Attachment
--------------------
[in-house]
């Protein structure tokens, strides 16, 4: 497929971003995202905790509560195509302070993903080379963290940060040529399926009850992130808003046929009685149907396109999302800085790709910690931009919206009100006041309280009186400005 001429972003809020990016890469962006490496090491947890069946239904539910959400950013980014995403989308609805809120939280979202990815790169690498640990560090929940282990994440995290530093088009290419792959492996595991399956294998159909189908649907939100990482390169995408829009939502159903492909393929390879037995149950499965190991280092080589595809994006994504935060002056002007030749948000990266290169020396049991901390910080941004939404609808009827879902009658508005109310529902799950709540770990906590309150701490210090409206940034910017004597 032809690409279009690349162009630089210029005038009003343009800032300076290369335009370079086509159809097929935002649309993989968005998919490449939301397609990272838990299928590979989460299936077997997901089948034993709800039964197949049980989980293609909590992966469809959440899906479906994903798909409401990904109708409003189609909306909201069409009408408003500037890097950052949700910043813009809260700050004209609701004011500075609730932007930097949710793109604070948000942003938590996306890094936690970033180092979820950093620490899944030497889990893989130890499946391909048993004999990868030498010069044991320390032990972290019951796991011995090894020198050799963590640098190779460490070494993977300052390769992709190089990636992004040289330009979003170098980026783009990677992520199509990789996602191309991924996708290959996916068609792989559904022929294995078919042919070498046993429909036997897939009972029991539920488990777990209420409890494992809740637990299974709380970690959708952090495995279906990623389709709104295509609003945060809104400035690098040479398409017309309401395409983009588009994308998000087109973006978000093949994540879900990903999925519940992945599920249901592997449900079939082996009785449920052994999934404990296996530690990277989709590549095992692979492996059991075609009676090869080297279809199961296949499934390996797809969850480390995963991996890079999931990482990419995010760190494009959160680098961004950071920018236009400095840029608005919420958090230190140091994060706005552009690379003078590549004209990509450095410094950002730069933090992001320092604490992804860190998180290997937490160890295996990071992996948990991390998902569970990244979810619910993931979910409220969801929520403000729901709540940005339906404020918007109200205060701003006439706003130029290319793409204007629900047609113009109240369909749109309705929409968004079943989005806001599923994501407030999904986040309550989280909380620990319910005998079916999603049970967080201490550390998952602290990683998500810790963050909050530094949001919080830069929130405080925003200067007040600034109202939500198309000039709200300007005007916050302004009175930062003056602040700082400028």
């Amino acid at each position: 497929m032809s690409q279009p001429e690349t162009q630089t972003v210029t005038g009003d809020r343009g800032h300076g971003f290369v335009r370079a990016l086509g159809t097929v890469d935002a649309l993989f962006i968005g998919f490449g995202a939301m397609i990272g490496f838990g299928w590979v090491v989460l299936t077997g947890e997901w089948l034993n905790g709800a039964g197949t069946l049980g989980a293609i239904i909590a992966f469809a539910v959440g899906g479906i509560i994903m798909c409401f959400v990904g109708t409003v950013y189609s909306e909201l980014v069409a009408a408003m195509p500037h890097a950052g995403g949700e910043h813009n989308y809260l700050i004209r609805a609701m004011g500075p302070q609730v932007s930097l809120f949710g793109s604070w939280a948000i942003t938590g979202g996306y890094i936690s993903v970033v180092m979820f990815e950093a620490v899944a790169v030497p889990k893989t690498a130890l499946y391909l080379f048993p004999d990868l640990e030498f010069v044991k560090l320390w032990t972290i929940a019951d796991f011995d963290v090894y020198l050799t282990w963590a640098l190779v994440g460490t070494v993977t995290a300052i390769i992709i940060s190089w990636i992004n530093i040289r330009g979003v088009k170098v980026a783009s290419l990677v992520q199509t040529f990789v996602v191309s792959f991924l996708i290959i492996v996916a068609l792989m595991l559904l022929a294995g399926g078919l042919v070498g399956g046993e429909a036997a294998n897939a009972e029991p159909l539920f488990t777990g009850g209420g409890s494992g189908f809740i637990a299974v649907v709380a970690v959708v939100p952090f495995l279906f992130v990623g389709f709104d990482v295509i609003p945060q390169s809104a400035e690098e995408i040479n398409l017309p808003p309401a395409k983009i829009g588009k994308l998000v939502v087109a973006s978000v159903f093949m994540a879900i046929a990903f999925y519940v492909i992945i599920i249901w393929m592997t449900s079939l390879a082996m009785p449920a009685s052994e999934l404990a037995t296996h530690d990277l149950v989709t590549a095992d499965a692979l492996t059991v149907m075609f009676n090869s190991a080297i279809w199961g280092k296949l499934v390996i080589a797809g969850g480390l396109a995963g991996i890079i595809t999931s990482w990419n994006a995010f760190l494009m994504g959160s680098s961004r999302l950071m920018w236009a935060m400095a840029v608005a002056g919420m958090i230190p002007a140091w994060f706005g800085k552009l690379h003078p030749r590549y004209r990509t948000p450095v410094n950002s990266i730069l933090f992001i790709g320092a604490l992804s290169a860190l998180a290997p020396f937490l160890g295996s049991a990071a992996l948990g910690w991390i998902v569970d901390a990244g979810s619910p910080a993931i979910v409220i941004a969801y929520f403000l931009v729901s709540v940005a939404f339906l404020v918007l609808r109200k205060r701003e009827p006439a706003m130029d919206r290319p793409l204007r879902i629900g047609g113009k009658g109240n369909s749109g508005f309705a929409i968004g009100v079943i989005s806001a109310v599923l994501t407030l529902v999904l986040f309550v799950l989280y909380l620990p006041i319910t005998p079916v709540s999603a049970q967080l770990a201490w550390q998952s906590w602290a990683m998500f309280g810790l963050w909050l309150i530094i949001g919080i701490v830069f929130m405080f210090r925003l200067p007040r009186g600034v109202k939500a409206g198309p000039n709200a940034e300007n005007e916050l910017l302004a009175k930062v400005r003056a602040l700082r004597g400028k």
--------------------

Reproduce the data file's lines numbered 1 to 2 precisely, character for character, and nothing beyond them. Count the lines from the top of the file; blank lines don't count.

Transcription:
[in-house]
């Protein structure tokens, strides 16, 4: 497929971003995202905790509560195509302070993903080379963290940060040529399926009850992130808003046929009685149907396109999302800085790709910690931009919206009100006041309280009186400005 001429972003809020990016890469962006490496090491947890069946239904539910959400950013980014995403989308609805809120939280979202990815790169690498640990560090929940282990994440995290530093088009290419792959492996595991399956294998159909189908649907939100990482390169995408829009939502159903492909393929390879037995149950499965190991280092080589595809994006994504935060002056002007030749948000990266290169020396049991901390910080941004939404609808009827879902009658508005109310529902799950709540770990906590309150701490210090409206940034910017004597 032809690409279009690349162009630089210029005038009003343009800032300076290369335009370079086509159809097929935002649309993989968005998919490449939301397609990272838990299928590979989460299936077997997901089948034993709800039964197949049980989980293609909590992966469809959440899906479906994903798909409401990904109708409003189609909306909201069409009408408003500037890097950052949700910043813009809260700050004209609701004011500075609730932007930097949710793109604070948000942003938590996306890094936690970033180092979820950093620490899944030497889990893989130890499946391909048993004999990868030498010069044991320390032990972290019951796991011995090894020198050799963590640098190779460490070494993977300052390769992709190089990636992004040289330009979003170098980026783009990677992520199509990789996602191309991924996708290959996916068609792989559904022929294995078919042919070498046993429909036997897939009972029991539920488990777990209420409890494992809740637990299974709380970690959708952090495995279906990623389709709104295509609003945060809104400035690098040479398409017309309401395409983009588009994308998000087109973006978000093949994540879900990903999925519940992945599920249901592997449900079939082996009785449920052994999934404990296996530690990277989709590549095992692979492996059991075609009676090869080297279809199961296949499934390996797809969850480390995963991996890079999931990482990419995010760190494009959160680098961004950071920018236009400095840029608005919420958090230190140091994060706005552009690379003078590549004209990509450095410094950002730069933090992001320092604490992804860190998180290997937490160890295996990071992996948990991390998902569970990244979810619910993931979910409220969801929520403000729901709540940005339906404020918007109200205060701003006439706003130029290319793409204007629900047609113009109240369909749109309705929409968004079943989005806001599923994501407030999904986040309550989280909380620990319910005998079916999603049970967080201490550390998952602290990683998500810790963050909050530094949001919080830069929130405080925003200067007040600034109202939500198309000039709200300007005007916050302004009175930062003056602040700082400028």